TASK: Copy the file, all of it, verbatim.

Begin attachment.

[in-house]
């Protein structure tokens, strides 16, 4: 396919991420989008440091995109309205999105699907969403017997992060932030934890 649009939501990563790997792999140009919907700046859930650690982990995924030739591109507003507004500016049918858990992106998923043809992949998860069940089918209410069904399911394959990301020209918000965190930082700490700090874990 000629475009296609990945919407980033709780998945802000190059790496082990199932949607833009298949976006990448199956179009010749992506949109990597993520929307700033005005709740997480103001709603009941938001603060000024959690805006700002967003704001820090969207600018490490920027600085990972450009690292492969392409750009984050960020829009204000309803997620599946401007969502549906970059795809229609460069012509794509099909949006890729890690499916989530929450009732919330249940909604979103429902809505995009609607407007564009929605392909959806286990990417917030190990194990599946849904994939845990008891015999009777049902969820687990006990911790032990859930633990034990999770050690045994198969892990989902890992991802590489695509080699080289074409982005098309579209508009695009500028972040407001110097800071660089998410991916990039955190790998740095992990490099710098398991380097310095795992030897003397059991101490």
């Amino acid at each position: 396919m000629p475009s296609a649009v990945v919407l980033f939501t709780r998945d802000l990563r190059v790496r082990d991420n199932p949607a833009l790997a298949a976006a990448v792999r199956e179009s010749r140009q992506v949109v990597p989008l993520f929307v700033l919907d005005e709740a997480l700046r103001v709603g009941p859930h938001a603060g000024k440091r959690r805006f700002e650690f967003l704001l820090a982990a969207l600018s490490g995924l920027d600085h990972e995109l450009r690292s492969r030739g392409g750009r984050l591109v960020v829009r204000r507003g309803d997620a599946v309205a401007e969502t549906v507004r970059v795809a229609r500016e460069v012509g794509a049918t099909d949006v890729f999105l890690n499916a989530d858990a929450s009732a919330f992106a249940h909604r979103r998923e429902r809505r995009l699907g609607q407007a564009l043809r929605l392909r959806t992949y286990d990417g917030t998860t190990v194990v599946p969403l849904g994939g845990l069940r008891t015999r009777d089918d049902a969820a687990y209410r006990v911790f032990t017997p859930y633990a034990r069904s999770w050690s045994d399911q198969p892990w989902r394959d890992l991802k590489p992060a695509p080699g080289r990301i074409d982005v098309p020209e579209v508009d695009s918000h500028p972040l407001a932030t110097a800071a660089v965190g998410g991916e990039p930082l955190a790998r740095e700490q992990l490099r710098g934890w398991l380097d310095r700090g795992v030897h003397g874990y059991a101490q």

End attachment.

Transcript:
[in-house]
């Protein structure tokens, strides 16, 4: 396919991420989008440091995109309205999105699907969403017997992060932030934890 649009939501990563790997792999140009919907700046859930650690982990995924030739591109507003507004500016049918858990992106998923043809992949998860069940089918209410069904399911394959990301020209918000965190930082700490700090874990 000629475009296609990945919407980033709780998945802000190059790496082990199932949607833009298949976006990448199956179009010749992506949109990597993520929307700033005005709740997480103001709603009941938001603060000024959690805006700002967003704001820090969207600018490490920027600085990972450009690292492969392409750009984050960020829009204000309803997620599946401007969502549906970059795809229609460069012509794509099909949006890729890690499916989530929450009732919330249940909604979103429902809505995009609607407007564009929605392909959806286990990417917030190990194990599946849904994939845990008891015999009777049902969820687990006990911790032990859930633990034990999770050690045994198969892990989902890992991802590489695509080699080289074409982005098309579209508009695009500028972040407001110097800071660089998410991916990039955190790998740095992990490099710098398991380097310095795992030897003397059991101490």
């Amino acid at each position: 396919m000629p475009s296609a649009v990945v919407l980033f939501t709780r998945d802000l990563r190059v790496r082990d991420n199932p949607a833009l790997a298949a976006a990448v792999r199956e179009s010749r140009q992506v949109v990597p989008l993520f929307v700033l919907d005005e709740a997480l700046r103001v709603g009941p859930h938001a603060g000024k440091r959690r805006f700002e650690f967003l704001l820090a982990a969207l600018s490490g995924l920027d600085h990972e995109l450009r690292s492969r030739g392409g750009r984050l591109v960020v829009r204000r507003g309803d997620a599946v309205a401007e969502t549906v507004r970059v795809a229609r500016e460069v012509g794509a049918t099909d949006v890729f999105l890690n499916a989530d858990a929450s009732a919330f992106a249940h909604r979103r998923e429902r809505r995009l699907g609607q407007a564009l043809r929605l392909r959806t992949y286990d990417g917030t998860t190990v194990v599946p969403l849904g994939g845990l069940r008891t015999r009777d089918d049902a969820a687990y209410r006990v911790f032990t017997p859930y633990a034990r069904s999770w050690s045994d399911q198969p892990w989902r394959d890992l991802k590489p992060a695509p080699g080289r990301i074409d982005v098309p020209e579209v508009d695009s918000h500028p972040l407001a932030t110097a800071a660089v965190g998410g991916e990039p930082l955190a790998r740095e700490q992990l490099r710098g934890w398991l380097d310095r700090g795992v030897h003397g874990y059991a101490q």